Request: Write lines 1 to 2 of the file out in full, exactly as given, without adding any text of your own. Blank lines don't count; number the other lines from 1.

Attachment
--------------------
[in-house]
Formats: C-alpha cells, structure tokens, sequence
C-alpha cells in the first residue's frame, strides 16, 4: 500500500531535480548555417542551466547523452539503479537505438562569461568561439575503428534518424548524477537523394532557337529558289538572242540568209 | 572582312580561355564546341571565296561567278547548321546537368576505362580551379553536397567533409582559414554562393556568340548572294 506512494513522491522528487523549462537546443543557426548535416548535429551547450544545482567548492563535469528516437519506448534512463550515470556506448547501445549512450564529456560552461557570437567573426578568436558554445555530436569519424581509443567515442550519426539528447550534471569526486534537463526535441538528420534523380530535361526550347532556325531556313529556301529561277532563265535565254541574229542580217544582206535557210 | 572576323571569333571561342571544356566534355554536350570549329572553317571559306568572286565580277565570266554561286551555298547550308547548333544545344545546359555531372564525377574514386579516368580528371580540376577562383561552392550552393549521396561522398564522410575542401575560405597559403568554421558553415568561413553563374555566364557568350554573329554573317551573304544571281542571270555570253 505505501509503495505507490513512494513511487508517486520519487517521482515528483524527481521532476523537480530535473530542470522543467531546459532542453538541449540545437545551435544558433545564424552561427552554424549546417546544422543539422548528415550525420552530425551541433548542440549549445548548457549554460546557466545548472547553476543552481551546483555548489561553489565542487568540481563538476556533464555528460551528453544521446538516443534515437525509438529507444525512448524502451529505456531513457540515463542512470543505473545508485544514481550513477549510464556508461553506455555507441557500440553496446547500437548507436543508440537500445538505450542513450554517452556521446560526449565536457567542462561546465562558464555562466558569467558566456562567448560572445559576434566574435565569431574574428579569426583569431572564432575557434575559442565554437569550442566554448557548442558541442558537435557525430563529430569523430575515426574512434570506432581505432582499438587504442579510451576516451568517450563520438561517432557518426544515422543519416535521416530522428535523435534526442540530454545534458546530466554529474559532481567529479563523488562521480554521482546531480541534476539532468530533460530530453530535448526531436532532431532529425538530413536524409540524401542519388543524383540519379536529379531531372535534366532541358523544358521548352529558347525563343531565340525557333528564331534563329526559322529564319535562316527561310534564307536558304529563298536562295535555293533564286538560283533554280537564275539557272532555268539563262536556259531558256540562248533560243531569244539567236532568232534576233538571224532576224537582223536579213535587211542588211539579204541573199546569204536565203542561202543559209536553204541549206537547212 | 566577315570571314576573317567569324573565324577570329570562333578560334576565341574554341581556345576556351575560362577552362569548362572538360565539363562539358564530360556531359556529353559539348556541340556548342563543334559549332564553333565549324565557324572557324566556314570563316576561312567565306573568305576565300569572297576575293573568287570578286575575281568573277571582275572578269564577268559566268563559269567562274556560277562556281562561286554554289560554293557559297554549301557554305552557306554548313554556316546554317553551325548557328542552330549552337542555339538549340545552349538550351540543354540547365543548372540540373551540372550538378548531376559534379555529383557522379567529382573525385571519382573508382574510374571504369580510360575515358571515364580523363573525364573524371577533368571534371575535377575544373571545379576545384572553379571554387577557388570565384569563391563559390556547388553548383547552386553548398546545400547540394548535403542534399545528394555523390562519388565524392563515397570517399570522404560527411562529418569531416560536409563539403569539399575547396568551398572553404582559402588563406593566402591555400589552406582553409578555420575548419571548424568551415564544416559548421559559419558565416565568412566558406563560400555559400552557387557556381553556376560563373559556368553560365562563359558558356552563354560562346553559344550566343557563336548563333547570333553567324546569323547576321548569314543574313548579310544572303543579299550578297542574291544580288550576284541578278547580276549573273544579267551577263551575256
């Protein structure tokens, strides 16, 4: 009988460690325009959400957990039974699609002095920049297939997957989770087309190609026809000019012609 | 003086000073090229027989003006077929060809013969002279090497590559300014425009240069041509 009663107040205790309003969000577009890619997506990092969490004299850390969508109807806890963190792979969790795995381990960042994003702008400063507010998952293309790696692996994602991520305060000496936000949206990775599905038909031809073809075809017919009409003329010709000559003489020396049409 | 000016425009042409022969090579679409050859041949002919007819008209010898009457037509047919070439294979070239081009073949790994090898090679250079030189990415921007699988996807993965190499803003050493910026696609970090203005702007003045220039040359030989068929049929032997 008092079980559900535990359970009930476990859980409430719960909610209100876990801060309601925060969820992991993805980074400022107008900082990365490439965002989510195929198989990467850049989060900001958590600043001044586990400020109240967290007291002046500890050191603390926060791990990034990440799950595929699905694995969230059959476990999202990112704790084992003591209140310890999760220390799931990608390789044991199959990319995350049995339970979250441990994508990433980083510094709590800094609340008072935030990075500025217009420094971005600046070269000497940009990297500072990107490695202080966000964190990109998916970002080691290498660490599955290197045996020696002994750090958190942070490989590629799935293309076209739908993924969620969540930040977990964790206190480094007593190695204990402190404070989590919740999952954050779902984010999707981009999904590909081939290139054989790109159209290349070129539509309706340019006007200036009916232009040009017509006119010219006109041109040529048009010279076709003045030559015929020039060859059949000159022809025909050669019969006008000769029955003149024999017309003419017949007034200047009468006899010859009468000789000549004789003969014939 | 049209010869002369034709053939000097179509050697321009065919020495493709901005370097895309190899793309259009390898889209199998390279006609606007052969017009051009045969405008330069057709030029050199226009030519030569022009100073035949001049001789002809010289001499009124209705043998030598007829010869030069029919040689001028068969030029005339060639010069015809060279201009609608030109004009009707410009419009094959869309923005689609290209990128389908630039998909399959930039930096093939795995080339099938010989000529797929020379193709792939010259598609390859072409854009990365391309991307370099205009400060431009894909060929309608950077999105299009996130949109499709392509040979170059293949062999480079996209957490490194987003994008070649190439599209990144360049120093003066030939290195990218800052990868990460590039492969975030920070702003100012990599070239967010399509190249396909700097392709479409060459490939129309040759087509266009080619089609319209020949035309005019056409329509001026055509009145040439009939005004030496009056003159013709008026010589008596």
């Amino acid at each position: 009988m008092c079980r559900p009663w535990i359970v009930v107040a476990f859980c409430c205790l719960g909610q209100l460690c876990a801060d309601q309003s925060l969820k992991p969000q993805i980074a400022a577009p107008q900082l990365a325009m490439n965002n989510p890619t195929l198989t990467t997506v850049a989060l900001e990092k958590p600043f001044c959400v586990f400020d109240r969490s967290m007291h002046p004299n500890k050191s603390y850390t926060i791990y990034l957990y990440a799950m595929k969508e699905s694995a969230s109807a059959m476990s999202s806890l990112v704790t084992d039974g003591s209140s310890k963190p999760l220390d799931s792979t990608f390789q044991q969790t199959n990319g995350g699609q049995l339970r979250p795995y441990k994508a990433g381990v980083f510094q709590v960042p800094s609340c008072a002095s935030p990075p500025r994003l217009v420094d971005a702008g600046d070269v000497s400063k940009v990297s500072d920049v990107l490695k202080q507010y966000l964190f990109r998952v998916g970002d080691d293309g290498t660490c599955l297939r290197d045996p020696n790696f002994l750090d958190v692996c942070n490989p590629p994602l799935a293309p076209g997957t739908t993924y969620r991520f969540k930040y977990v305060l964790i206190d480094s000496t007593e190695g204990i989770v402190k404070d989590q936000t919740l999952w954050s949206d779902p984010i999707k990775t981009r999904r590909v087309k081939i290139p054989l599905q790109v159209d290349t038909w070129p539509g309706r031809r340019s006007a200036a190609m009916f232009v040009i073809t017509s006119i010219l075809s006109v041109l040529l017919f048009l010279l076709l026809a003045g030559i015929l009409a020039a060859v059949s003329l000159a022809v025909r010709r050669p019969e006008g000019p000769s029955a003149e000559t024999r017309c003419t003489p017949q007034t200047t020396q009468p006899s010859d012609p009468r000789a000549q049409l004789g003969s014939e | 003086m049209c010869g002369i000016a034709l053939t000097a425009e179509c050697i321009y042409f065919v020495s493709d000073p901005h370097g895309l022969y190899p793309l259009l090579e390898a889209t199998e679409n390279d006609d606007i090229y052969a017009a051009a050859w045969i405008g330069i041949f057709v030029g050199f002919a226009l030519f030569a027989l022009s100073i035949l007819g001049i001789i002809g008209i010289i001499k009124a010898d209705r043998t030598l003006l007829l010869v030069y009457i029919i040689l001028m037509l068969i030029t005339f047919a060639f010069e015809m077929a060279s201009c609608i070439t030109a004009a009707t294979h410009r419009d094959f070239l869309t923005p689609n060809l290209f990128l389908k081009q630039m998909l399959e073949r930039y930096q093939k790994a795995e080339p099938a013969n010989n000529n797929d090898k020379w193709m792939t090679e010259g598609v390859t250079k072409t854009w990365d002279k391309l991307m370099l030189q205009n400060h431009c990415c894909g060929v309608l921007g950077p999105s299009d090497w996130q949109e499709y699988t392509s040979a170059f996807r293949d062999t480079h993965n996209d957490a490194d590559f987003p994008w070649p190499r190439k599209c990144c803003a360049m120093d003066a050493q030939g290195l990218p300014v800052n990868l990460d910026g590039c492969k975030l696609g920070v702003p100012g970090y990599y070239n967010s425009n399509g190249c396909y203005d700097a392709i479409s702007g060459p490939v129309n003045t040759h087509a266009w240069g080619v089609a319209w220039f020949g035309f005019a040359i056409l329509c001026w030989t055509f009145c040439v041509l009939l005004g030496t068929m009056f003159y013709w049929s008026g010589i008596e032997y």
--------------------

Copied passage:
[in-house]
Formats: C-alpha cells, structure tokens, sequence